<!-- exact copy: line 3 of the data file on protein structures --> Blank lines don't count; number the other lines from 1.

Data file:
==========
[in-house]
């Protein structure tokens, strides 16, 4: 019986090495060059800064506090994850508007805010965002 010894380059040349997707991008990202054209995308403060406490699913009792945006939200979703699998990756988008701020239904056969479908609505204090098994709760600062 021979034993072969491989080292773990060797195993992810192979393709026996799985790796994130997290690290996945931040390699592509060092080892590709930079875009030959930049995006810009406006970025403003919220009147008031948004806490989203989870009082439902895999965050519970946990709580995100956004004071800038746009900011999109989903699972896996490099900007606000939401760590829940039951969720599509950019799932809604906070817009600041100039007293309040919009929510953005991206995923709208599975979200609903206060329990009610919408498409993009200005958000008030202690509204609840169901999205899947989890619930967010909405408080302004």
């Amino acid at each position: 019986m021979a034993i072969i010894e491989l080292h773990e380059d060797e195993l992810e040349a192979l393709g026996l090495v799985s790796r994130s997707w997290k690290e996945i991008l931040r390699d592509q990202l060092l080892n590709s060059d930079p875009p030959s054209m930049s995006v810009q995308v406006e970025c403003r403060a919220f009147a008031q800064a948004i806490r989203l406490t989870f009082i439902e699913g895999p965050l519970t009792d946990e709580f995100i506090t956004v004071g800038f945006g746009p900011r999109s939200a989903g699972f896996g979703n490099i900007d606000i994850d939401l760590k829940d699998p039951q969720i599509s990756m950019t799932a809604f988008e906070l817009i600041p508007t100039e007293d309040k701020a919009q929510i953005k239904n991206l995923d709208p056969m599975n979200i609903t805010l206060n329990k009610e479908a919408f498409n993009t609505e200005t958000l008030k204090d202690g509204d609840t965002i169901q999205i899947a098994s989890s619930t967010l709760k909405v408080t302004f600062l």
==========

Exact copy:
């Amino acid at each position: 019986m021979a034993i072969i010894e491989l080292h773990e380059d060797e195993l992810e040349a192979l393709g026996l090495v799985s790796r994130s997707w997290k690290e996945i991008l931040r390699d592509q990202l060092l080892n590709s060059d930079p875009p030959s054209m930049s995006v810009q995308v406006e970025c403003r403060a919220f009147a008031q800064a948004i806490r989203l406490t989870f009082i439902e699913g895999p965050l519970t009792d946990e709580f995100i506090t956004v004071g800038f945006g746009p900011r999109s939200a989903g699972f896996g979703n490099i900007d606000i994850d939401l760590k829940d699998p039951q969720i599509s990756m950019t799932a809604f988008e906070l817009i600041p508007t100039e007293d309040k701020a919009q929510i953005k239904n991206l995923d709208p056969m599975n979200i609903t805010l206060n329990k009610e479908a919408f498409n993009t609505e200005t958000l008030k204090d202690g509204d609840t965002i169901q999205i899947a098994s989890s619930t967010l709760k909405v408080t302004f600062l």